Chair Burtner presented a recap of his, Paul Stover's, and Gerald Lucas' visit to the Loma Linda Workshop on FTTP Networks.  He noted that Loma Linda changed their building codes in 2003 to require that all new homes have CAT6 wiring and fiber to the home.  Loma Linda is the first and only community in Southern California that is developing its own municipal fiber network, although Ontario is requiring that all new homes (approximately 30,000 homes) in its New Colony development be connected with fiber that will probably be dedicated to the City.  Loma Linda has what is called an active system, which is similar to the system that UTOPIA is building in 14 communities in Utah.  These are not passive optical network systems.  In Loma Linda they have created four fiber rings (or loops) in four different quadrants of the city.  Each ring can support up to 10 Gbps data rates.  When those are activated, they can provide up to 100 megabits per second bandwidth symmetric to and from the home.  The homeowner essentially pays for the system, in that the developer puts in the system, pays for it, dedicates it to the city, and then recovers his cost in the sale of the new home.  They anticipate that it adds about $3,700 to the cost of a home – about $2,500 for the internal wiring and about $1,200 outside.  Penetration is effectively 100%.  Loma Linda views the municipal network as a necessity for competitiveness, quality of life, and image of the community.  In addition, it is the foundation for a comprehensive communication network to which they can add a wide variety of wireless applications.


Studies have shown that homes that are wired with fiber increase in value anywhere from $4,000 to $15,000, so the homeowner can readily recover the cost.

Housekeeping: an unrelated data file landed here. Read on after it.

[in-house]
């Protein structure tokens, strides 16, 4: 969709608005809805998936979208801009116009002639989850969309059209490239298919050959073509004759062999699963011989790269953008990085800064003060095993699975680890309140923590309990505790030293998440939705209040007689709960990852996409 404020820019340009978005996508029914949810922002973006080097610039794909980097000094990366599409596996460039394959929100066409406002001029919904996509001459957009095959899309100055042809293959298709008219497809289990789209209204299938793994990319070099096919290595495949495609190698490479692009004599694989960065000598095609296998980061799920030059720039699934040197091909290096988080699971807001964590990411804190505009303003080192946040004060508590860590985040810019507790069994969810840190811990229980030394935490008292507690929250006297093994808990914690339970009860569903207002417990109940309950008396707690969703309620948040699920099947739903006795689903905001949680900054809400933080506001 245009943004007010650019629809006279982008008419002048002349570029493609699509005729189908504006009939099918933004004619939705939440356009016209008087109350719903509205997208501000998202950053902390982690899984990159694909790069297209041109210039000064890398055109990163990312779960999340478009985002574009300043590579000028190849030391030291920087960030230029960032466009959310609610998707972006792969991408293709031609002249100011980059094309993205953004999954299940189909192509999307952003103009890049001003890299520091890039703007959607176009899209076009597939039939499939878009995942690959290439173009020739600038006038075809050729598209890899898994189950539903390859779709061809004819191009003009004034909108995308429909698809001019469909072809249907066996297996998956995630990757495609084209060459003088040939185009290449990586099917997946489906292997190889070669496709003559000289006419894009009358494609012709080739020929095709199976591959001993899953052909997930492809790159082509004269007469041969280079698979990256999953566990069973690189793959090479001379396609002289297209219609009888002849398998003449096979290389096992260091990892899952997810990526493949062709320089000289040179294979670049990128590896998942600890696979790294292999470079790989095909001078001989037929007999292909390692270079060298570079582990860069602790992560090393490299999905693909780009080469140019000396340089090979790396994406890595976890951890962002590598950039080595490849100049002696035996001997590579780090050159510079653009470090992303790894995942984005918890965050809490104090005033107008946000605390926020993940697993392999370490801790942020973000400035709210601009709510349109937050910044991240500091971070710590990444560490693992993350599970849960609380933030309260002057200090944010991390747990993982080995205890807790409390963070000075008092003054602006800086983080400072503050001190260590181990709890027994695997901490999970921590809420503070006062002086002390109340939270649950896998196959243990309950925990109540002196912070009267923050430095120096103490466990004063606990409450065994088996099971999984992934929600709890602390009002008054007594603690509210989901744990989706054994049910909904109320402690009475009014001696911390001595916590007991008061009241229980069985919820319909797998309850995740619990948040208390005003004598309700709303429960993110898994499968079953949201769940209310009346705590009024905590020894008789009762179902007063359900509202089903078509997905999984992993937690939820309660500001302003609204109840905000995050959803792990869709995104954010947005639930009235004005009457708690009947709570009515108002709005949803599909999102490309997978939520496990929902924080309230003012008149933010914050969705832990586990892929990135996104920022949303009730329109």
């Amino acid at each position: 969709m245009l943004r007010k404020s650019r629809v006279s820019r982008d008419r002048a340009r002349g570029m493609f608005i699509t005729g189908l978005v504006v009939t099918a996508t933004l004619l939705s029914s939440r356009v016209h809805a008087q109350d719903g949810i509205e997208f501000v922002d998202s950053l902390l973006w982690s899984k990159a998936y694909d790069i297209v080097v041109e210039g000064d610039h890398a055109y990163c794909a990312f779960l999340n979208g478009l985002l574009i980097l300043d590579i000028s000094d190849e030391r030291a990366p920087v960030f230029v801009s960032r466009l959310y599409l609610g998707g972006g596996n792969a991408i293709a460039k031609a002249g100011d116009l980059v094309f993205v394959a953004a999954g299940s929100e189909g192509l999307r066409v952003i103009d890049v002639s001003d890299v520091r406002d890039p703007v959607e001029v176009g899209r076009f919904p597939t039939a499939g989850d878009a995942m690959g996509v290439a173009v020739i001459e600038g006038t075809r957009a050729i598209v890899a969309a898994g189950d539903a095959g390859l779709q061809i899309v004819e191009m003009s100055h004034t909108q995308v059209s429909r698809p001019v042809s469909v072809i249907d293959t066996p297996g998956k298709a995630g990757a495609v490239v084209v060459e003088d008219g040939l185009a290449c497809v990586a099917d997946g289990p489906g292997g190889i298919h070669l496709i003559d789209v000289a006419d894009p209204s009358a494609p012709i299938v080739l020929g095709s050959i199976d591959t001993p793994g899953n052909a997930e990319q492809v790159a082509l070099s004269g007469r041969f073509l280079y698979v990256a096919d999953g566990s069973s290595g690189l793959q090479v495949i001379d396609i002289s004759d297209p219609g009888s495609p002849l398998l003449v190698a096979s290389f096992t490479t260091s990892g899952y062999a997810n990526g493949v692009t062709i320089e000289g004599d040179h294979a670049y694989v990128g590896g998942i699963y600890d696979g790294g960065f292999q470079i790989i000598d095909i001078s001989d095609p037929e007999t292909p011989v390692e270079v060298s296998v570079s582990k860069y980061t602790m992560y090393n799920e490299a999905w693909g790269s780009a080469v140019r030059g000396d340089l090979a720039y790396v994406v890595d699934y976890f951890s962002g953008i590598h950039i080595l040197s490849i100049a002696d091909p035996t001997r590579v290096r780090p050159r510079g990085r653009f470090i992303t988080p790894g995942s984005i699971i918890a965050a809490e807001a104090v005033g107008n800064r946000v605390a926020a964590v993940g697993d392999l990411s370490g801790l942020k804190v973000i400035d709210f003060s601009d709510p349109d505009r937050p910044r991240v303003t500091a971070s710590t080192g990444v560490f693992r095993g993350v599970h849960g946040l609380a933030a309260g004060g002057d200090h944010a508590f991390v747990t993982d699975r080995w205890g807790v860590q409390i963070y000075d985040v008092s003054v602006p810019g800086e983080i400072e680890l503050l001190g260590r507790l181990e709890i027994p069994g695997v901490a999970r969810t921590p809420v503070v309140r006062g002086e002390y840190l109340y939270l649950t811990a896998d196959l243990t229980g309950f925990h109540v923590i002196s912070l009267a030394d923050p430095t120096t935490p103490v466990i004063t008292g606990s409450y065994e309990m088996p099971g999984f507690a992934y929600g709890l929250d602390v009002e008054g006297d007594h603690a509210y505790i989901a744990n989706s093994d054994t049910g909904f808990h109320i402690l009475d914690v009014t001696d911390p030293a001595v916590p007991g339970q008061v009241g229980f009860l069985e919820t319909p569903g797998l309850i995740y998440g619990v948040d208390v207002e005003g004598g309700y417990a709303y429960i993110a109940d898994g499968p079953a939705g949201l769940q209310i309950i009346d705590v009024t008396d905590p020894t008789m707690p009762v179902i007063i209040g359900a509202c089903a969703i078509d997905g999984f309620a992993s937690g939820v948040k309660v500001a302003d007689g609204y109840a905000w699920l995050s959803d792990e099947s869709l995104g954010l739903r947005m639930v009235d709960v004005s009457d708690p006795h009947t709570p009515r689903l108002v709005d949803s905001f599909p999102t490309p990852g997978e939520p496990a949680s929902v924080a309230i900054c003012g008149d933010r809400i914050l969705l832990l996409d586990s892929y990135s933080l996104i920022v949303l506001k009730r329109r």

Free wireless Internet access will be provided in public spaces.  There will be automatic meter reading.  Each of the rings costs $2 million to build.  When the builders dedicated their system, it was anticipated that the builder dedication to the city was valued at $6 million.  They figure a three-year payout with monthly payments by the homeowner on the city's portion of the system.


Two attorneys were present at the conference who were covering what was going on in the telcom world.  They mentioned the fact that SBC/AT&T is saying that cities cannot require a franchise agreement with them for video.  SBC/AT&T's Project Lightspeed has been opposed by most cities because they won't sign a franchise agreement; however, the City of Anaheim has signed some sort of revenue sharing agreement.  Details are not known.




There being no further business, Chair Burtner asked for a motion to adjourn.  The motion to adjourn was made by Fred Canfield and seconded by Larry Iboshi.  With unanimous approval, the meeting adjourned at 10:31 a.m.


The next meeting will be held May 25, 2006, at 9:00 a.m.